The president and congress authorized for army officers Meriwether Lewis, Jefferson’s personal secretary, and William Clark, to head an expedition. Lewis and Clark would need a guide, someone who knew the lands and one who could bring them home safely.
First, on our journey we began near St. Louis to make our way west and pass through the continental divide to reach the Pacific Coast. President Thomas Jefferson commissioned us on the expedition shortly after the Louisiana Purchase. We were to explore and to map the newly acquired territory worth 15,000,000. We had to find a practical route across the western half of the continent, and establish an American presence in this territory before Britain and other European powers tried to claim it. The campaign's secondary objectives were scientific and economic: to study the area's plants, animal life, and geography, and to establish trade with local Native American tribes which we succeeded in .
The Lewis and Clark Expedition was a journey of discovery. They were supposed to travel up the Missouri River and eventually make their way west to the Pacific Ocean. They were responsible for drawing maps of the area they traveled through. They were also supposed to find out as much as they could about the different plants and animals that lived in the territory.
Sacajawea was born about 1790 in what is now the state of Idaho. She was one of the "Snake People," otherwise known as the Shoshone. Her name in Hidatsa was Tsi-ki-ka-wi-as, "Bird Woman. In Shoshone, her name means "Boat Pusher." She was stolen during a raid by a Hidatsa Contrary to popular opinion, Sacajawea did not serve as a guide for the party. She only influenced the direction taken by the expedition one time, after reaching the area where her people hunted she indicated they should take a tributary of the Beaverhead River to get to the mountains where her people lived and where Lewis and Clark hoped to buy horses.
Sacagawea was born She served as an interpreter, a guide, and a peace-keeper. When speaking and negotiating with Sashone-speaking Indians, Sacagawea would translate the Sashone to Hidatsa, and then Charbonneau would translate the Hidatsa into French, and then a party member of the Lewis and Clark Expedition would translate the French into English, and vice versa for any responses. It was a lengthy process, but effective enough. Sacagawea also “revealed to Lewis and Clark important passageways through the wilderness. She provided the group with valuable information about edible plants and her mere presence along with her infant son indicated to the Native Americans they met that the expedition was a peaceful one. She was also responsible for housekeeping and food preparation” (A.I.R.C.). Sacagawea was also known to stand steady in the face of pressure during the expedition. Early in their journey, the boats were capsized, and while Charbonneau panicked, it was Sacagawea who saved the day. Lewis himself wrote in his journal, “The Indian woman, to whom I ascribe equal fortitude and resolution, with any person onboard at the time of the accedent, caught and preserved most of the light articles which were washed overboard"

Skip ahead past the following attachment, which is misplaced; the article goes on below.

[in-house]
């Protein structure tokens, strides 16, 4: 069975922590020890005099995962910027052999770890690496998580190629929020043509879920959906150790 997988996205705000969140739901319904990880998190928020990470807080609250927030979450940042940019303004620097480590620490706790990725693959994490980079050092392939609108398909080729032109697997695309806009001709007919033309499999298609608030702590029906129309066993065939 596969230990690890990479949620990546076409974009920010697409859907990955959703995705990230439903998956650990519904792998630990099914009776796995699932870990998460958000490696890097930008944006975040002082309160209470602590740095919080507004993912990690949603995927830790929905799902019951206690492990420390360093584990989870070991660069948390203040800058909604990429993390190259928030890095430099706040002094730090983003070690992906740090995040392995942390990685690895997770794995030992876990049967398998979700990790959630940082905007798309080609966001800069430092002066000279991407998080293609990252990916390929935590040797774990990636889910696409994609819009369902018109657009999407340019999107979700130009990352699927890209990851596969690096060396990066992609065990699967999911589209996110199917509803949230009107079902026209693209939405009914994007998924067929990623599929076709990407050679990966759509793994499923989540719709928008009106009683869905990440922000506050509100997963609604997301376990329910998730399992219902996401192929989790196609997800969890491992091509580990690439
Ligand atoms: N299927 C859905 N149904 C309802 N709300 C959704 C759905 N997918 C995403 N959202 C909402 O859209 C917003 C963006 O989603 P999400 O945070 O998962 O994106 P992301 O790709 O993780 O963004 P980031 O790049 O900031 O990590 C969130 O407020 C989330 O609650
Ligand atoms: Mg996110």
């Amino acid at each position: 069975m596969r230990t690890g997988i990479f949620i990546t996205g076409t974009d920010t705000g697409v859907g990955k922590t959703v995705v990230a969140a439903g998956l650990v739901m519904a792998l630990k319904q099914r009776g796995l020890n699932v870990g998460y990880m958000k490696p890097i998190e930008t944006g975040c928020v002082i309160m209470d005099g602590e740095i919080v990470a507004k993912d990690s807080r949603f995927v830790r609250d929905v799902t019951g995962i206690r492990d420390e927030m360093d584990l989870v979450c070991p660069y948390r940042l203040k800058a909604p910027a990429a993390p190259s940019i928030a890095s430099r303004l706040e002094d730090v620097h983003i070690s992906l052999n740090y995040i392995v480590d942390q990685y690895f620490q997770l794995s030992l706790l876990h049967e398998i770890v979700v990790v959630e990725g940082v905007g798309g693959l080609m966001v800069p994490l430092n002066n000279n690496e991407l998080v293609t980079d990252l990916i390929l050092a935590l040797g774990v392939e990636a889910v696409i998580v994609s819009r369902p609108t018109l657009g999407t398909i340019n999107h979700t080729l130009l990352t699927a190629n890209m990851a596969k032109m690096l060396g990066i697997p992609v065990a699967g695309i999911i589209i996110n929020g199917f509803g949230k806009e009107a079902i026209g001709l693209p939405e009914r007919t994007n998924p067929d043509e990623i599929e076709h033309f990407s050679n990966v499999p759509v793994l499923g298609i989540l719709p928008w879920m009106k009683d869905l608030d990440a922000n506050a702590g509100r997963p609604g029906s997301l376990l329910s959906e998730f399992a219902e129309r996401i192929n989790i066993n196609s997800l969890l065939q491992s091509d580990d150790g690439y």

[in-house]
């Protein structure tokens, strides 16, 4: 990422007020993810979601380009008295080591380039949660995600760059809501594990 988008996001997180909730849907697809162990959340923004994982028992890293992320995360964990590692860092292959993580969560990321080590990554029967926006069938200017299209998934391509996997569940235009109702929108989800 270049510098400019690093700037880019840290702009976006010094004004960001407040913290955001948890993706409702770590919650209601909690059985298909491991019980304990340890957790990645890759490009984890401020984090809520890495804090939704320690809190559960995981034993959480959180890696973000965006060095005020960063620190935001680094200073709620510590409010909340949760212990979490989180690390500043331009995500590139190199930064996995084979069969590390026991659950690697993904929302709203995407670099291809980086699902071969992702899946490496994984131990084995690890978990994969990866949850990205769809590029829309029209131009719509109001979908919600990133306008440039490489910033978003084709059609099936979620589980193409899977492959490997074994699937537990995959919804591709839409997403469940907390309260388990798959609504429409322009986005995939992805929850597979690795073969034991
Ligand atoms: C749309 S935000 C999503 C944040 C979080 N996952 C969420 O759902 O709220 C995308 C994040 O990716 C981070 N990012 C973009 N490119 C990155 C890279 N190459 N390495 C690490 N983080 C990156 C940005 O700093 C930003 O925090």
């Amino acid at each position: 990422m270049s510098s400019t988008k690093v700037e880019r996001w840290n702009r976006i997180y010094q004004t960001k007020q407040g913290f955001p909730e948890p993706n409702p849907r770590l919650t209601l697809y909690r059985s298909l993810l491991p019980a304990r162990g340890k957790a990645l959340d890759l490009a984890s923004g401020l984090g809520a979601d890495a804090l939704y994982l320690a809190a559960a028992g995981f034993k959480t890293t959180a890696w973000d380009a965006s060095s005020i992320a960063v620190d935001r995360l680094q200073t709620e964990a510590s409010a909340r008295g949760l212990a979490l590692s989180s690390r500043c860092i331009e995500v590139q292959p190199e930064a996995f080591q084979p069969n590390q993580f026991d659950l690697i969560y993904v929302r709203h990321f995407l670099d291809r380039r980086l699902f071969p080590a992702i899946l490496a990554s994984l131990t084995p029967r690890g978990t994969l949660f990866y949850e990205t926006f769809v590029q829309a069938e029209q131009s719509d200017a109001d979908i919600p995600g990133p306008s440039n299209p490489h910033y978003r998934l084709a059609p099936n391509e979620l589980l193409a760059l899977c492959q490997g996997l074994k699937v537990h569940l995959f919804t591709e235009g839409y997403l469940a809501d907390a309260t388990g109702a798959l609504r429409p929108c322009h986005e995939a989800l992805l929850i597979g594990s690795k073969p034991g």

Two men were chosen to explore the new territory; Meriwether Lewis and William Clark. They started the expedition in May, 1804 to September, 1806. Jefferson had sent out the expedition to find a new route to the Pacific Ocean, and establish a colony on the west before Britain, or another country claimed it. Of course, the secondary objectives were scientific studies, and economics. Lewis and Clark were not the only men on the expedition, they were just the leaders. They had 40 other men, French, Americans, and one African-American all on the expedition with them.
In 1803, Thomas Jefferson ordered Meriwether Lewis to be the leader of the discovery and William Clark to be his co-leader. They were to travel into the Louisiana Territory that they had purchased and learn more about the geography and to develop knowledge about the future expansion of the fur trade. Jefferson made supplies available such as clothing, firearms, and equipment which was set at a fixed amount. They were to observe and track the entire area and find out where they could find resources and stable settlement. Much of the land was unidentified but, Jefferson wanted to increase the amount of land to the Pacific to make the American claim more powerful. The expedition began in December of 1803 and Clark enlisted and instructed men near